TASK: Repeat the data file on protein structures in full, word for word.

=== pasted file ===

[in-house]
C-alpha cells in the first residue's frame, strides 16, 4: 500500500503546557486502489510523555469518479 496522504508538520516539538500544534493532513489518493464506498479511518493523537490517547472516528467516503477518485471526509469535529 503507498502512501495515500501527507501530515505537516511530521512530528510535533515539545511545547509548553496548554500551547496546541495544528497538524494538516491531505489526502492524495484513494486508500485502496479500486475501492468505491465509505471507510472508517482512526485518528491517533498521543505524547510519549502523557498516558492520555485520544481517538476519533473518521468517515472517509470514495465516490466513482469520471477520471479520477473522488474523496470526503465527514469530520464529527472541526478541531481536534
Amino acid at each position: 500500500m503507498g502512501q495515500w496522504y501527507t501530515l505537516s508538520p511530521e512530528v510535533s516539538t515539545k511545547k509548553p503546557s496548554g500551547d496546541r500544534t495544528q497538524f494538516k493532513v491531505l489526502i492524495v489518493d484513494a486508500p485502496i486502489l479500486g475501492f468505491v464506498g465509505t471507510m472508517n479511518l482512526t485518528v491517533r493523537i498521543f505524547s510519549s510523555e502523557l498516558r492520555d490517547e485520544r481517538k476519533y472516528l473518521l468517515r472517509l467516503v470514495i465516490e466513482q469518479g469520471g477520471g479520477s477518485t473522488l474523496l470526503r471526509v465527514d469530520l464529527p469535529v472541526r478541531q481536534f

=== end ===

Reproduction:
[in-house]
C-alpha cells in the first residue's frame, strides 16, 4: 500500500503546557486502489510523555469518479 496522504508538520516539538500544534493532513489518493464506498479511518493523537490517547472516528467516503477518485471526509469535529 503507498502512501495515500501527507501530515505537516511530521512530528510535533515539545511545547509548553496548554500551547496546541495544528497538524494538516491531505489526502492524495484513494486508500485502496479500486475501492468505491465509505471507510472508517482512526485518528491517533498521543505524547510519549502523557498516558492520555485520544481517538476519533473518521468517515472517509470514495465516490466513482469520471477520471479520477473522488474523496470526503465527514469530520464529527472541526478541531481536534
Amino acid at each position: 500500500m503507498g502512501q495515500w496522504y501527507t501530515l505537516s508538520p511530521e512530528v510535533s516539538t515539545k511545547k509548553p503546557s496548554g500551547d496546541r500544534t495544528q497538524f494538516k493532513v491531505l489526502i492524495v489518493d484513494a486508500p485502496i486502489l479500486g475501492f468505491v464506498g465509505t471507510m472508517n479511518l482512526t485518528v491517533r493523537i498521543f505524547s510519549s510523555e502523557l498516558r492520555d490517547e485520544r481517538k476519533y472516528l473518521l468517515r472517509l467516503v470514495i465516490e466513482q469518479g469520471g477520471g479520477s477518485t473522488l474523496l470526503r471526509v465527514d469530520l464529527p469535529v472541526r478541531q481536534f